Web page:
It’s a woolly jumper! Adorable lamb that lost its fleece kept warm with Shaun-The-Sheep style sweater
A lamb who lost its fleece after a life-threatening illness has found a new lease of life thanks to a woolly jumper.
After Broomie the lamb’s medication caused his fleece to fall out, he was left bald and shivering and a vet suggested the kindest thing would be to put him down.
But farmer Adrian Oliver had the bright idea to warm him up with a child’s jumper and he is now able to spring round the fields with the other lambs.
Adrian, from Derby, said: “The other sheep were unsure of their new addition at first but they have now accepted him as one of the flock and Broomie is thoroughly enjoying life.”
Adorable Broomie was found lying in a field, unable to walk and just moments from death.
His two front legs were floppy and a visit from the vet suggested that putting him to sleep might be the only option.
Desperate to keep the little lamb alive, Adrian and his team at the agricultural campus of Derby College got Broomie back on his feet thanks to specially-designed splints.
Adrian made a pair of splints to straighten and support Broomie’s legs using two pipes and a cushion base.
Then when the painkillers he was taking caused him to shed his fleece, Adrian had to look for a way to keep him warm in the fields.
Now Broomie has a woollen jumper, as well as extra-warm dog fleece, to keep him toasty.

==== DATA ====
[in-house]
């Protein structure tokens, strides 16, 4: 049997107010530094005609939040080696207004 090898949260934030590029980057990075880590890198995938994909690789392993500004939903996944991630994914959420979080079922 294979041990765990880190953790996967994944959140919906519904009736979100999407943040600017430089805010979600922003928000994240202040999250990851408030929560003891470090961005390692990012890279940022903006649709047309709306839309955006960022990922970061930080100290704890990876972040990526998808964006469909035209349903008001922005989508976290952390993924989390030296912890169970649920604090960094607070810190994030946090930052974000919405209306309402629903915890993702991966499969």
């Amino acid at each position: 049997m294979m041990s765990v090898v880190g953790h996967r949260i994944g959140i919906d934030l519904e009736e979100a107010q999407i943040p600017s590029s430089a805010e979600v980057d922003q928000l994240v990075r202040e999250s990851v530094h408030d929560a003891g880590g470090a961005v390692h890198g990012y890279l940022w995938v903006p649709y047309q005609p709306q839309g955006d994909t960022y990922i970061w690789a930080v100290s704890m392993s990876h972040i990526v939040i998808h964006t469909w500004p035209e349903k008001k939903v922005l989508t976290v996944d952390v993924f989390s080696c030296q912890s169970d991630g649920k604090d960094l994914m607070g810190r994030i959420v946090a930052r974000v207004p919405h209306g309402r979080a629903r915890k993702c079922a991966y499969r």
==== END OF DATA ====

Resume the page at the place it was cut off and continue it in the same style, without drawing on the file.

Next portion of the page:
Adrian explained: “The vet couldn’t work out why his front legs were so floppy and said that the only option might be to put him to sleep.
“However, Broomie has a real fighting spirit.
“Although he was unable to stand, he was keen to eat and soon became more and more alert and noisy.
“I knew he had a will to live and decided that we needed to do everything we could to help him, literally, stand on his own feet.
“He wore the splints for increasing periods of time and after a few weeks, he was able to stand and walk short distances without them.
“He is getting stronger every day and has now been integrated with the other spring lambs.
“He has a really cheeky character – he always makes sure that he gets to the best hay and greeting visitors in case they have any food for him!
“As if he has not faced enough challenges, the pain killers that he needed to take made his fleece fall out so to keep him warm, we have adapted a fleecy dog coat for him to wear.
“Broomie’s next adventure will be to learn to walk on the halter. Once he can do this, he will become the farm mascot and attend open days and functions representing his fellow sheep at the farm.
“From a shaky start, Broomie definitely has a bright future and is already a firm favourite with agriculture students at the College.”